Recent History

The Uruguay Round of negotiations began in September 1986 and had the central mission of eliminating non-tariff barriers to trade, or in other words, the riddance of protective trade legislation in its member countries. The success achieved in this area is widely seen to have held more benefit for developed countries than for less developed countries.

While in the long run freer trade will provide many benefits to all countries in the trading system, it is undeniable that the lessening of these barriers does cause some disturbance as the changes are implemented. For example, freer trade can and will cause jobs to move from one place to another -– it leads to more jobs in some sectors and fewer in others. In a dynamic market economy, jobs are constantly being eliminated and created. The United States may lose manufacturing jobs and gain computer-and math-related jobs over the next decade. It may be because of changes in trade, technology, commodity pricing, supply or demand. Change can certainly be painful, but it is a necessary and natural part of innovation.

The elimination of agricultural subsidies at the Hong Kong WTO Ministerial Conference would:
--lower food prices for consumers,
--lower costs for industries that use the artificially inflated raw materials,
--save governments money that is vitally needed for other programs such as healthcare and education,
--benefit the environment by eliminating intensive farming techniques that encourage farmers with poor quality land to farm it anyway due to the subsidy benefit,
--increase the production of crops that are in demand versus those that will be in excess of market demands and,
--allow other issues on the Doha development Round agenda to be furthered.
The major accomplishment of the Uruguay Round was the transformation of the General Agreement on Tariffs and Trade into the World Trade Organization. In 1995, the 123 member WTO replaced GATT as an international organization, but the General Agreement still exists as the WTO’s umbrella treaty for trade in goods.

The Seattle Meetings

In November 1999 there was a major Ministerial meeting of the Uruguay Round negotiations in Seattle. A broad coalition of protesters accompanied these Ministerial meetings and brought the WTO meetings into the limelight with their complaints that the WTO only benefits the rich and powerful multinational corporations.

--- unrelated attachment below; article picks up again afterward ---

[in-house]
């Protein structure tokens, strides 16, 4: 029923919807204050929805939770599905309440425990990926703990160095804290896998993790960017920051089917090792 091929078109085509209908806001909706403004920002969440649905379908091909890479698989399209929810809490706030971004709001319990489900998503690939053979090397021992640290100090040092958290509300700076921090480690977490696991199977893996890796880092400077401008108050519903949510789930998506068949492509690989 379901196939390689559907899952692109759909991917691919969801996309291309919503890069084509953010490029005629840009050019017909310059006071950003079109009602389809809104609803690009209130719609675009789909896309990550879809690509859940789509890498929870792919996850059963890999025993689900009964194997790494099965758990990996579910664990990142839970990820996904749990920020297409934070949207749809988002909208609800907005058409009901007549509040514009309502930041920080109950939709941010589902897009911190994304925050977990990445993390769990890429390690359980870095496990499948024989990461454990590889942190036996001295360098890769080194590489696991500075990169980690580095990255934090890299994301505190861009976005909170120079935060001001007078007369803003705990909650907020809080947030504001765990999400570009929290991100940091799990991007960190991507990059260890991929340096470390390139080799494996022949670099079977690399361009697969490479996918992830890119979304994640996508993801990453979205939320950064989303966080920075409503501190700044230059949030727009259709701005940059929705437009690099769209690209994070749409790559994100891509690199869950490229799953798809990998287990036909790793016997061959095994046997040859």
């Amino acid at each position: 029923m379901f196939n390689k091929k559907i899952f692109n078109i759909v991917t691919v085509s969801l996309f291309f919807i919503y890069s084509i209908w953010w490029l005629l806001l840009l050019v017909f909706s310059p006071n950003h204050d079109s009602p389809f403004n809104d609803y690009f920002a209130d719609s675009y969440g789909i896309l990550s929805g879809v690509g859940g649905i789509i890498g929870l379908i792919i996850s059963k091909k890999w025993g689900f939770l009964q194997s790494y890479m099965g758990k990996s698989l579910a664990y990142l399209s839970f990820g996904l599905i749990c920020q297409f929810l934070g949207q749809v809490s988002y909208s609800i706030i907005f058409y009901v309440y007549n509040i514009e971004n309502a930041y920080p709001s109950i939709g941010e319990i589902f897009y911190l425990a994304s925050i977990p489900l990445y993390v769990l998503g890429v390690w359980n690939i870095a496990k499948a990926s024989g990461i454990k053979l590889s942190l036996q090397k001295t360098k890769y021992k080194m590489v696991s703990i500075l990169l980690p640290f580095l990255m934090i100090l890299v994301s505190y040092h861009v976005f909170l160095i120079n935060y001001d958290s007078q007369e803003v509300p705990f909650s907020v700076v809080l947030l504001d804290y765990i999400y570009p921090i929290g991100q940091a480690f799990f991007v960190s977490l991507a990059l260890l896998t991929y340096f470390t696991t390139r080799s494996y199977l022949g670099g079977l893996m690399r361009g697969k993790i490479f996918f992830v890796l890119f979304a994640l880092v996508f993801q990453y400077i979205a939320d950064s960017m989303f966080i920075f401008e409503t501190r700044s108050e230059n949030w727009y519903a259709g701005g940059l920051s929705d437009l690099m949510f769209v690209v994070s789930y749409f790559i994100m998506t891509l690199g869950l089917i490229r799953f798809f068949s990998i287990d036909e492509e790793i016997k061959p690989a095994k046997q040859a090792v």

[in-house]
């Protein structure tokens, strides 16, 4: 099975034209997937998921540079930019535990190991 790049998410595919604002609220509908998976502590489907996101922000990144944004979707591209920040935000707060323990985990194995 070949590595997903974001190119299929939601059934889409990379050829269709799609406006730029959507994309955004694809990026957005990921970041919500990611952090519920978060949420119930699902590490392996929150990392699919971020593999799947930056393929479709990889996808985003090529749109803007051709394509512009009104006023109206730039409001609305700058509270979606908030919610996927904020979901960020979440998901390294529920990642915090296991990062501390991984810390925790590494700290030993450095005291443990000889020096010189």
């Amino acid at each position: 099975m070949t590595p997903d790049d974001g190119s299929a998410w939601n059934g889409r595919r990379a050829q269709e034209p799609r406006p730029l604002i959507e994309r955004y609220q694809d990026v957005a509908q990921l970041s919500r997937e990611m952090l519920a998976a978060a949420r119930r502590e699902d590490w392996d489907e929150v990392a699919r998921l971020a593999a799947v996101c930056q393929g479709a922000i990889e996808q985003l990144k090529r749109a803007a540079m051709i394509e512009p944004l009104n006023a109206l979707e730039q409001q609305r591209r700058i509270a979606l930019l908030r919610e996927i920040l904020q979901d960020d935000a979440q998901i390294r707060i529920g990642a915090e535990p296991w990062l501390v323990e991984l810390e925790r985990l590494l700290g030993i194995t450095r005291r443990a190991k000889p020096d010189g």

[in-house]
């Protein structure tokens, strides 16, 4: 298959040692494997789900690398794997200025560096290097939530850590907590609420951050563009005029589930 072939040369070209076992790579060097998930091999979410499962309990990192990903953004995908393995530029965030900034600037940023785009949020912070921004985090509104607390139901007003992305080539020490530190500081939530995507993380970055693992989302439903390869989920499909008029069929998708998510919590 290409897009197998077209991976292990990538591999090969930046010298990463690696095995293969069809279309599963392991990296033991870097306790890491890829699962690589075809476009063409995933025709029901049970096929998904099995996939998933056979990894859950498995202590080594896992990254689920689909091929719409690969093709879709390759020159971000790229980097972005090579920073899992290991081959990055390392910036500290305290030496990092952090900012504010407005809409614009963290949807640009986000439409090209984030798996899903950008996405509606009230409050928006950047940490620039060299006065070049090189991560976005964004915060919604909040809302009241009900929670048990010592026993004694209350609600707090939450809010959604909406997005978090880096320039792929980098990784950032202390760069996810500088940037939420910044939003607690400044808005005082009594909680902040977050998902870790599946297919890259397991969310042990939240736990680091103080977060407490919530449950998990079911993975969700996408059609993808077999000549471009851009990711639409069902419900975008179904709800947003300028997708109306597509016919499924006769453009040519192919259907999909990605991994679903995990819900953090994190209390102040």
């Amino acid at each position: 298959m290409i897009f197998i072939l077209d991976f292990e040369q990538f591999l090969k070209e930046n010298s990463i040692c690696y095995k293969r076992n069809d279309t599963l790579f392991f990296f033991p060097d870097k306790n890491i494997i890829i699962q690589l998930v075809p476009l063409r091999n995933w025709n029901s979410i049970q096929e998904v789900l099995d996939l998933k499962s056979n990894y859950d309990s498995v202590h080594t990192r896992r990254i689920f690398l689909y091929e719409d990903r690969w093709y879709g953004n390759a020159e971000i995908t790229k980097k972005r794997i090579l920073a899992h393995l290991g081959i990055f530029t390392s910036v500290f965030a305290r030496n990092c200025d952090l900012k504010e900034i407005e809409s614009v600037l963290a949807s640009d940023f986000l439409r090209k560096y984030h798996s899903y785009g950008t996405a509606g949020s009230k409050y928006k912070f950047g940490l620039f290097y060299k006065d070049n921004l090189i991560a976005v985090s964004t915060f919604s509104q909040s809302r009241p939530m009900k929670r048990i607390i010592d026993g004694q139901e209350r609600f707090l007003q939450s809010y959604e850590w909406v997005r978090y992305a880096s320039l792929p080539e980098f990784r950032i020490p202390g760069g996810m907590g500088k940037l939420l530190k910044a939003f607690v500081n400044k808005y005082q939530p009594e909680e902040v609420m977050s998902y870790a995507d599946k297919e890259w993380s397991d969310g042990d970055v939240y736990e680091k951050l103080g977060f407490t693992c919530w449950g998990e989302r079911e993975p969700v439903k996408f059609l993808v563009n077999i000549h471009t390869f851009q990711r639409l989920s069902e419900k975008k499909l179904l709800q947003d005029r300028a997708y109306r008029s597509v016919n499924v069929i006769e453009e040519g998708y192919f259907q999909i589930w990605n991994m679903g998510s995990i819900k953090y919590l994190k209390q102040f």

Inside the meetings there had been movement towards the idea that WTO regulations should allow for a bottom-up process in which countries liberalize their trade not merely to gain concessions from other countries, but principally to reap the economic rewards of their own liberalization. However, the chaos and contention in the streets resulted in a WTO failure at this meeting. Trade ministers did not adopt any resolutions or set an agenda for any future talks. In 2000 a deal was finally made that, according to the WTO website, did not go as far as many developing countries would have liked and went further than some developed countries thought was politically possible.

The Doha Development Round

Although most of the issues of the Uruguay Round were left unresolved, the brokered deal allowed the WTO to move on to the next round of discussions, launched in Doha, Qatar, in November 2001. Currently the 149 member countries of the WTO are participating in the “Doha Development Round” discussions. The task that is at the forefront of this round is widely referred to as “development” because it promises to place the development of poor countries at the heart of trade regulation by making trade rules fairer for developing countries.

Some of the milestones of the Doha round include the 2003 Cancun talks—intended to forge a concrete agreement on the Doha round objectives—which collapsed after four days because the members could not agree on farm subsidies and access to markets. The developing countries were seen as finally having the confidence to reject a deal that they viewed as unfavorable. Twenty countries joined together to form a trade bloc of developing and industrialized nations called the G20. Since its creation, the G20 has had fluctuating membership, but is spearheaded by the G4 (People's Republic of China, India, Brazil and South Africa), and overall accounts for approximately 65% of the world population, 72% of its farmers and 22% of its agricultural output.